How Brazil and Vietnam are tightening their grip on the world’s coffee

Updated 25 min 25 sec ago

How Brazil and Vietnam are tightening their grip on the world’s coffee

  • A plunge in global coffee prices in recent months, to their lowest levels in 13 years, has begun to trigger a massive shake-out in the market in which only the most efficient producers will thrive

SAO JOAO DA BOA VISTA, Brazil: A towering machine rumbles through the fields of Julio Rinco’s farm in the Brazilian state of Sao Paulo, engulfing whole coffee trees and shaking free beans that are collected by conveyor belts in its depths.
This automatic harvester is one of several innovations that have cut Rinco’s production costs to a level that few who use traditional, labor-intensive methods can match.
With increasing use of mechanization and other new technologies, the world’s top two coffee producers, Brazil and Vietnam, are achieving productivity growth that outstrips rivals in places such as Colombia, Central America and Africa.
They are set to tighten their grip.
A plunge in global coffee prices in recent months, to their lowest levels in 13 years, has begun to trigger a massive shake-out in the market in which only the most efficient producers will thrive, according to coffee traders and analysts.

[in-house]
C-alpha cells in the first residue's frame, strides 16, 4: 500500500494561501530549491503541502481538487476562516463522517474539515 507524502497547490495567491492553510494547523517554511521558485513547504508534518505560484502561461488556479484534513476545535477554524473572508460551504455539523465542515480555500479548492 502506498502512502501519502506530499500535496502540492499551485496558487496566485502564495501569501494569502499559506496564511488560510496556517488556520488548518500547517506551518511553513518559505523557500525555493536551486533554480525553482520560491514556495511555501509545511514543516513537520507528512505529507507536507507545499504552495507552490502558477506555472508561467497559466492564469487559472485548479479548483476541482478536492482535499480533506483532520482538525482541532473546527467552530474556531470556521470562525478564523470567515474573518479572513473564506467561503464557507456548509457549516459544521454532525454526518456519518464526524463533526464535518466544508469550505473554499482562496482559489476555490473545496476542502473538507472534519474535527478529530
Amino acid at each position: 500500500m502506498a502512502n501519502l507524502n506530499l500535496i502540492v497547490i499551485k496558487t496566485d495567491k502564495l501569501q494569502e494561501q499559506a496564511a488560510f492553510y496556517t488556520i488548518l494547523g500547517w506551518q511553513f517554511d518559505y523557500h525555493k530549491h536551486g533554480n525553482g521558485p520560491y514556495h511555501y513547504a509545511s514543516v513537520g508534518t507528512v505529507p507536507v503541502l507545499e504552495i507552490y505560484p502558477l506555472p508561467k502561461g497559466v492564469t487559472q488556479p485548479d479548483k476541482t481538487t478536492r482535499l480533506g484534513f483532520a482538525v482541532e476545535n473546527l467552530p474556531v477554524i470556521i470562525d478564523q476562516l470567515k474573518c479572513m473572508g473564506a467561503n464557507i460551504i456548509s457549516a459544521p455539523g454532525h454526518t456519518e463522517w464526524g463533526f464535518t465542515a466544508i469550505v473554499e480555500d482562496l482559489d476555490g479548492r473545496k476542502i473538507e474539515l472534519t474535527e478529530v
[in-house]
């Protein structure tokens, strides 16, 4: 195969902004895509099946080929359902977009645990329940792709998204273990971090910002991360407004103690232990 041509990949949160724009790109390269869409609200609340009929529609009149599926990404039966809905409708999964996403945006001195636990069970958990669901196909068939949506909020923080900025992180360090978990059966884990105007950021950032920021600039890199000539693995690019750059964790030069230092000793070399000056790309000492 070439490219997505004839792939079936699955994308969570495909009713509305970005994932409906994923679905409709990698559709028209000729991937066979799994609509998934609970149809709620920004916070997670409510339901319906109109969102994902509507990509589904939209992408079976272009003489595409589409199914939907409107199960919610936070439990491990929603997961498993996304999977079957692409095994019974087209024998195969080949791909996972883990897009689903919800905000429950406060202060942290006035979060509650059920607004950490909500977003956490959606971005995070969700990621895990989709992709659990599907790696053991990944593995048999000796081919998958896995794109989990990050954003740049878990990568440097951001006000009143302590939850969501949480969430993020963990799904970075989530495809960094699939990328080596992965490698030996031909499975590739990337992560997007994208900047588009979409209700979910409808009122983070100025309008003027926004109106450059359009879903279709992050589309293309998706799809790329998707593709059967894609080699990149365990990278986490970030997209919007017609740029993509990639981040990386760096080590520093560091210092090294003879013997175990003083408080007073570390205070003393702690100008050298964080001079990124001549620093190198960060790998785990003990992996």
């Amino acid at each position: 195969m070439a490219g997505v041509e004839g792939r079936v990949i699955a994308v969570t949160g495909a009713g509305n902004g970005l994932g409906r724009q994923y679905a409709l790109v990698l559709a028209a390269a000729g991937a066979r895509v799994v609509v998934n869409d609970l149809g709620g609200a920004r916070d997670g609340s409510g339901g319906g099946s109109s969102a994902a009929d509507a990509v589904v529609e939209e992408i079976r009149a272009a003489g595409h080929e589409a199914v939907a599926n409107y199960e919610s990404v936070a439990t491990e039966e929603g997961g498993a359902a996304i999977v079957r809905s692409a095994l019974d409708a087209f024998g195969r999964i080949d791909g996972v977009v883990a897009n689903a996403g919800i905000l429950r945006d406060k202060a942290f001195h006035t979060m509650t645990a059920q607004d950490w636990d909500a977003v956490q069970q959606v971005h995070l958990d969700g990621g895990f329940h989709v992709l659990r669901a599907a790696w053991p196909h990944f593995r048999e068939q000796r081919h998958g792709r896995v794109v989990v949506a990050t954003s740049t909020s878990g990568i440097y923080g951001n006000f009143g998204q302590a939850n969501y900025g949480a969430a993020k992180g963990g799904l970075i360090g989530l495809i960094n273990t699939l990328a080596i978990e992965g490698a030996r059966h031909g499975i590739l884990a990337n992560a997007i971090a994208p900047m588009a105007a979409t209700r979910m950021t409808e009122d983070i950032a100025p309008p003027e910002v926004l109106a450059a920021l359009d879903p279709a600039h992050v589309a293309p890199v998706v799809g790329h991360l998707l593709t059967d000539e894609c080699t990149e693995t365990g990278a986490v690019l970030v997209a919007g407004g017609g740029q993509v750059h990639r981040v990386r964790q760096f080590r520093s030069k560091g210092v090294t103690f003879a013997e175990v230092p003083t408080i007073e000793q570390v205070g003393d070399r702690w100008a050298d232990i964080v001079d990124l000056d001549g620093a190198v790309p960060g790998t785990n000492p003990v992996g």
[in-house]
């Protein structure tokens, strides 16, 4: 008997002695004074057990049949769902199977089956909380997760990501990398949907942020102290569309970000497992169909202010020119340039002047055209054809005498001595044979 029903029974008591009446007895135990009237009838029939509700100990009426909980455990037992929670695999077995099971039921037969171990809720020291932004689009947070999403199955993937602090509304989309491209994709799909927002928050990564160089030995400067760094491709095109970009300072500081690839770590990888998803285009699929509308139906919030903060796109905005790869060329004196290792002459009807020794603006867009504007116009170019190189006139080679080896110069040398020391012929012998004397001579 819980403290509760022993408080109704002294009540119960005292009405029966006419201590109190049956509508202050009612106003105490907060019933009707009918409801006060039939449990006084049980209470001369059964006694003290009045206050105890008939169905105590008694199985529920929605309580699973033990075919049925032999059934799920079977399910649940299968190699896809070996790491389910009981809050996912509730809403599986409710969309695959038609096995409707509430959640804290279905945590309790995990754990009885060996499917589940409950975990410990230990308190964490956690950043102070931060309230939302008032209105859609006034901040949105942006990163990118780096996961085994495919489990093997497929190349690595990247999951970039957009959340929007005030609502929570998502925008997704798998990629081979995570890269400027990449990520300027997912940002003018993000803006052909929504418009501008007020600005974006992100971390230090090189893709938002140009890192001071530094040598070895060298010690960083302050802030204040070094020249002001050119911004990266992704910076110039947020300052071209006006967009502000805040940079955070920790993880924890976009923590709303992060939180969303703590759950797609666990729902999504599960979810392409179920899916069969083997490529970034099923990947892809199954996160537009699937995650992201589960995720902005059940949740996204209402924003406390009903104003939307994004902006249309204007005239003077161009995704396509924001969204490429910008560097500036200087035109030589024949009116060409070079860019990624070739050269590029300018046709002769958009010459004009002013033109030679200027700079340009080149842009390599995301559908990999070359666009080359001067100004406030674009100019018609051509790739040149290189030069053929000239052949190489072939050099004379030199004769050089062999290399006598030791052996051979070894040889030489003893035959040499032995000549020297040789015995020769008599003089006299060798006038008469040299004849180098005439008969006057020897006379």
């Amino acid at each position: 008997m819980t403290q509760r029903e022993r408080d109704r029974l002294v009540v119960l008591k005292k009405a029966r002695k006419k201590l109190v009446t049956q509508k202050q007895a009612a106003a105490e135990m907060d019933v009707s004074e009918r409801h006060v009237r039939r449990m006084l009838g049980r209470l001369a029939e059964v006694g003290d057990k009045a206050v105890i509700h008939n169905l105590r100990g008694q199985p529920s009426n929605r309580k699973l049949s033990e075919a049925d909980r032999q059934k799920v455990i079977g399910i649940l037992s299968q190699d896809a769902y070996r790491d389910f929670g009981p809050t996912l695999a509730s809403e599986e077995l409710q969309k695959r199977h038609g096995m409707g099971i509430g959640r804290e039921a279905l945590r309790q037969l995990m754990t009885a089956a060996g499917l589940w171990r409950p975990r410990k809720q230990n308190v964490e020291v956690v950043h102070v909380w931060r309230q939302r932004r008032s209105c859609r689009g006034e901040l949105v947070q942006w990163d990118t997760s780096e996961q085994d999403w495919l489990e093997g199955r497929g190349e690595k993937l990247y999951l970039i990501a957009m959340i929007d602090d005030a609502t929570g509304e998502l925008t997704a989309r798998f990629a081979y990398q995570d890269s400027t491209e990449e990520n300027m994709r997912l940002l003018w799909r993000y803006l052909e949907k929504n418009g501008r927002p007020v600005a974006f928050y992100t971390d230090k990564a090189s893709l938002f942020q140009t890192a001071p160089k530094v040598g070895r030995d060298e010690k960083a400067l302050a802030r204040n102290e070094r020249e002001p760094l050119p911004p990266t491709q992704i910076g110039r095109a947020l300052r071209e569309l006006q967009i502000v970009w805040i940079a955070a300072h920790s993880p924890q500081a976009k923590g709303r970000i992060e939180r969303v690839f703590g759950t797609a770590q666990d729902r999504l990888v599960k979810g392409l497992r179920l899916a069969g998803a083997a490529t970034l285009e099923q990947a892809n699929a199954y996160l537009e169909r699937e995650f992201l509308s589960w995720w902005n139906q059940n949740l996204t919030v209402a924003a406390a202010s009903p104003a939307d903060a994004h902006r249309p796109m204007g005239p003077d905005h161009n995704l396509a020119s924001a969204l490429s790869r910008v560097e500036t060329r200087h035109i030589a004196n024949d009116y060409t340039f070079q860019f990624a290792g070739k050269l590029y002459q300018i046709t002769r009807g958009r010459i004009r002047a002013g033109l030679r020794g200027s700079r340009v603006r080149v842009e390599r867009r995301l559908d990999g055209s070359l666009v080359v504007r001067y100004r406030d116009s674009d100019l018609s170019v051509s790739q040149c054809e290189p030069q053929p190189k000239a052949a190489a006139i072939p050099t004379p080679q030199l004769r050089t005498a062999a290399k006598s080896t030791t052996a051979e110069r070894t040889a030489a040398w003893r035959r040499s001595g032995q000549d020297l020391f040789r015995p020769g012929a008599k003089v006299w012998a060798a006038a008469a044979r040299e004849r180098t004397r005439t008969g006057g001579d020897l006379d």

Rival producers elsewhere in the world are increasingly likely to be driven to the margins, unable to make money from a crop they have grown for generations. Some are already turning to alternative crops while others are abandoning their farms completely.
Such shifts are almost irreversible for perennial crops like coffee, as the decision to abandon or cut down trees can hit production for several years.
“Brazil and Vietnam have had consistent increases in productivity, other countries have not,” said Jeffrey Sachs, director of the Center for Sustainable Development at Columbia University, citing advances in mechanization, selective crop breeding techniques and irrigation technology.
In Colombia and Central America, coffee is typically grown on hillsides where mechanization is more difficult, and hand-picking cherries has kept production costs relatively high. The African sector, meanwhile, is dominated by small-scale farmers often unable to raise the capital needed for new techniques.